Occupy Legacy: Tougher Laws Against Protests

Some fear free speech of all is at risk: LA Times
By Evann Gastaldo,  Newser Staff
Posted Dec 6, 2012 2:22 PM CST
In this April 2012 file photo, a handful of Occupy Boise activists remained at the group's encampment in downtown Boise, Idaho.   (AP Photo/Jessie L. Bonner, File)

(Newser) – As Occupy Wall Street first moved across the country, protests enjoyed a fair amount of tolerance from—and even sometimes popularity with—local government. But as time has dragged on, the "ironic legacy" of Occupy is tightened restrictions on public demonstrations, the Los Angeles Times reports. Many cities have passed ordinances requiring protesters to follow all sorts of new rules when picketing or camping out; permits are more difficult to obtain, and there are increased penalties when rules are broken.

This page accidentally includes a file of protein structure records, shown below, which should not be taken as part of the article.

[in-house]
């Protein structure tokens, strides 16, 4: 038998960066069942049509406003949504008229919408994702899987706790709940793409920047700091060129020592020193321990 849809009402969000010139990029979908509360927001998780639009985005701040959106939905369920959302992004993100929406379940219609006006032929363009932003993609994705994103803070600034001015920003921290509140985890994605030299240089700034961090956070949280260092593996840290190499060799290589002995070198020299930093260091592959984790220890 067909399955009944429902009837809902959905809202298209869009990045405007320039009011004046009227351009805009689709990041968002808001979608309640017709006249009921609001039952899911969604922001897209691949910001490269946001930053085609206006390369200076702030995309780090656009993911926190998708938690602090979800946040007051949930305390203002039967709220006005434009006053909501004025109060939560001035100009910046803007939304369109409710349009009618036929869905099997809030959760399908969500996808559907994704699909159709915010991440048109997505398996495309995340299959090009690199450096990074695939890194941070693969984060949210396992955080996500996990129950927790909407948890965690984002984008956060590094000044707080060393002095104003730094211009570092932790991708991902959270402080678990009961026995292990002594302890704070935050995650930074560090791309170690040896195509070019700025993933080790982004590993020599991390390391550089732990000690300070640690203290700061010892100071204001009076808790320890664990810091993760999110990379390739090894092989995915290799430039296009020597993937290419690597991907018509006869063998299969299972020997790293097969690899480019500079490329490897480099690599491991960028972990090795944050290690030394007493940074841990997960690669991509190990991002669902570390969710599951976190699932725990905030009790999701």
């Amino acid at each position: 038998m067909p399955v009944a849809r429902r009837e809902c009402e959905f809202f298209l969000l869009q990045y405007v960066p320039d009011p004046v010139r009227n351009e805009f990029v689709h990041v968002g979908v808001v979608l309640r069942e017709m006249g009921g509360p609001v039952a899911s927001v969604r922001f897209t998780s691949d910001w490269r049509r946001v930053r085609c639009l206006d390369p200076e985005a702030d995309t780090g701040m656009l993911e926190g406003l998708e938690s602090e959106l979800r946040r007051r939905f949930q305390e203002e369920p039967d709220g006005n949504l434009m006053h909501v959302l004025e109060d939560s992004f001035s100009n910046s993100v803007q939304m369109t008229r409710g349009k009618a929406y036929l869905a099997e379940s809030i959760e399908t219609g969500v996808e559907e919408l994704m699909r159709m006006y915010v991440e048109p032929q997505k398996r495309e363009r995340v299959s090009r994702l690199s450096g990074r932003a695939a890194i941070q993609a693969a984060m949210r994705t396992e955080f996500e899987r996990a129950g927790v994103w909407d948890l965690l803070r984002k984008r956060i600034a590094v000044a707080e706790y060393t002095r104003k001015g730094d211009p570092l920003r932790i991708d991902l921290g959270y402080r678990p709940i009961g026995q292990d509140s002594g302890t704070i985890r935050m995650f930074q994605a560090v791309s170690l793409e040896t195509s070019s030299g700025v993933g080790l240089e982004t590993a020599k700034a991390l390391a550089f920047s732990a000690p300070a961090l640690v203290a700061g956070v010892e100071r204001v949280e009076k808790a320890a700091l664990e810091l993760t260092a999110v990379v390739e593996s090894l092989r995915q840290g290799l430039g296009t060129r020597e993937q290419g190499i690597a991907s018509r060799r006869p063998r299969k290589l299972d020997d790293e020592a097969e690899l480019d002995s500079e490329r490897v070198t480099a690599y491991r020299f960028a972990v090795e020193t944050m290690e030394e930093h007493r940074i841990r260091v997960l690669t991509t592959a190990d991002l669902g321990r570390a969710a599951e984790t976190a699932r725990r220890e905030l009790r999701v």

Some are concerned the new restrictions threaten free speech for everyone. "It reflects a hostility to protest," says an ACLU attorney. "What we've seen is a response not different from Bull Connor." Counters Los Angeles' deputy city attorney, "The movement has a right to exercise speech, but the city has a right to regulate its public spaces." Advocates are also concerned the new laws will affect homeless people the most, particularly the new restrictions on camping in public places. (Read more Occupy Wall Street stories.)

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